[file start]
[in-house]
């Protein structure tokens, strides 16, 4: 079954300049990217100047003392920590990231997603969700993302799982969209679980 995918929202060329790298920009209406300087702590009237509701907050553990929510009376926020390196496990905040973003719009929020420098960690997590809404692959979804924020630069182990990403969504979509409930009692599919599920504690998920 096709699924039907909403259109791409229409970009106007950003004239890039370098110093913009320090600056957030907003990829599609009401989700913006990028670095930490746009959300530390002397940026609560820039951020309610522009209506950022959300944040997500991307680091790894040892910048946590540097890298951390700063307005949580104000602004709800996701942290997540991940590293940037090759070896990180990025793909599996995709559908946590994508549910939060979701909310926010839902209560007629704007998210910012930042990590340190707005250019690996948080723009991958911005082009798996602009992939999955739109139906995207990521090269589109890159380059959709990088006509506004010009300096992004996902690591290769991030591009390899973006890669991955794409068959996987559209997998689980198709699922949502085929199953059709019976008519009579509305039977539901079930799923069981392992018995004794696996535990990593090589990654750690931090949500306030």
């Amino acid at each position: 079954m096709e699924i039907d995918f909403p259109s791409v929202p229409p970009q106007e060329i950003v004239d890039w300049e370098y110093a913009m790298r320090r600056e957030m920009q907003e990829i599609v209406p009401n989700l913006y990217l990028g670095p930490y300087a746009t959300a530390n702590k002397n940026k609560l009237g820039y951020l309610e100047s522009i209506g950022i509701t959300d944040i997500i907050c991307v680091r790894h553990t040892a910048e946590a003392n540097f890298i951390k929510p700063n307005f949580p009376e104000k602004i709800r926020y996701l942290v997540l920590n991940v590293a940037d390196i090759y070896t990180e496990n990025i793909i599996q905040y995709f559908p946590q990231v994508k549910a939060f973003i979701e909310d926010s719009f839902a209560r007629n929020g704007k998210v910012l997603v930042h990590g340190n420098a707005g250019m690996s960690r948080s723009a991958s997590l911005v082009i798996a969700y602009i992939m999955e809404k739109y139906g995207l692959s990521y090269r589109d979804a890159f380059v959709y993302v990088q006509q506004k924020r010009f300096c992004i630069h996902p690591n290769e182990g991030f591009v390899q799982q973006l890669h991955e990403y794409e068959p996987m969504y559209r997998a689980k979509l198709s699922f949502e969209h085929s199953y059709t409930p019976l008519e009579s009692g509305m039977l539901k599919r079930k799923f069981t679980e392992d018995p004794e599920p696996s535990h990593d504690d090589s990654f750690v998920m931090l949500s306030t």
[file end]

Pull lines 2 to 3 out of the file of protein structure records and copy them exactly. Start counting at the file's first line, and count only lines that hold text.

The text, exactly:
């Protein structure tokens, strides 16, 4: 079954300049990217100047003392920590990231997603969700993302799982969209679980 995918929202060329790298920009209406300087702590009237509701907050553990929510009376926020390196496990905040973003719009929020420098960690997590809404692959979804924020630069182990990403969504979509409930009692599919599920504690998920 096709699924039907909403259109791409229409970009106007950003004239890039370098110093913009320090600056957030907003990829599609009401989700913006990028670095930490746009959300530390002397940026609560820039951020309610522009209506950022959300944040997500991307680091790894040892910048946590540097890298951390700063307005949580104000602004709800996701942290997540991940590293940037090759070896990180990025793909599996995709559908946590994508549910939060979701909310926010839902209560007629704007998210910012930042990590340190707005250019690996948080723009991958911005082009798996602009992939999955739109139906995207990521090269589109890159380059959709990088006509506004010009300096992004996902690591290769991030591009390899973006890669991955794409068959996987559209997998689980198709699922949502085929199953059709019976008519009579509305039977539901079930799923069981392992018995004794696996535990990593090589990654750690931090949500306030």
């Amino acid at each position: 079954m096709e699924i039907d995918f909403p259109s791409v929202p229409p970009q106007e060329i950003v004239d890039w300049e370098y110093a913009m790298r320090r600056e957030m920009q907003e990829i599609v209406p009401n989700l913006y990217l990028g670095p930490y300087a746009t959300a530390n702590k002397n940026k609560l009237g820039y951020l309610e100047s522009i209506g950022i509701t959300d944040i997500i907050c991307v680091r790894h553990t040892a910048e946590a003392n540097f890298i951390k929510p700063n307005f949580p009376e104000k602004i709800r926020y996701l942290v997540l920590n991940v590293a940037d390196i090759y070896t990180e496990n990025i793909i599996q905040y995709f559908p946590q990231v994508k549910a939060f973003i979701e909310d926010s719009f839902a209560r007629n929020g704007k998210v910012l997603v930042h990590g340190n420098a707005g250019m690996s960690r948080s723009a991958s997590l911005v082009i798996a969700y602009i992939m999955e809404k739109y139906g995207l692959s990521y090269r589109d979804a890159f380059v959709y993302v990088q006509q506004k924020r010009f300096c992004i630069h996902p690591n290769e182990g991030f591009v390899q799982q973006l890669h991955e990403y794409e068959p996987m969504y559209r997998a689980k979509l198709s699922f949502e969209h085929s199953y059709t409930p019976l008519e009579s009692g509305m039977l539901k599919r079930k799923f069981t679980e392992d018995p004794e599920p696996s535990h990593d504690d090589s990654f750690v998920m931090l949500s306030t």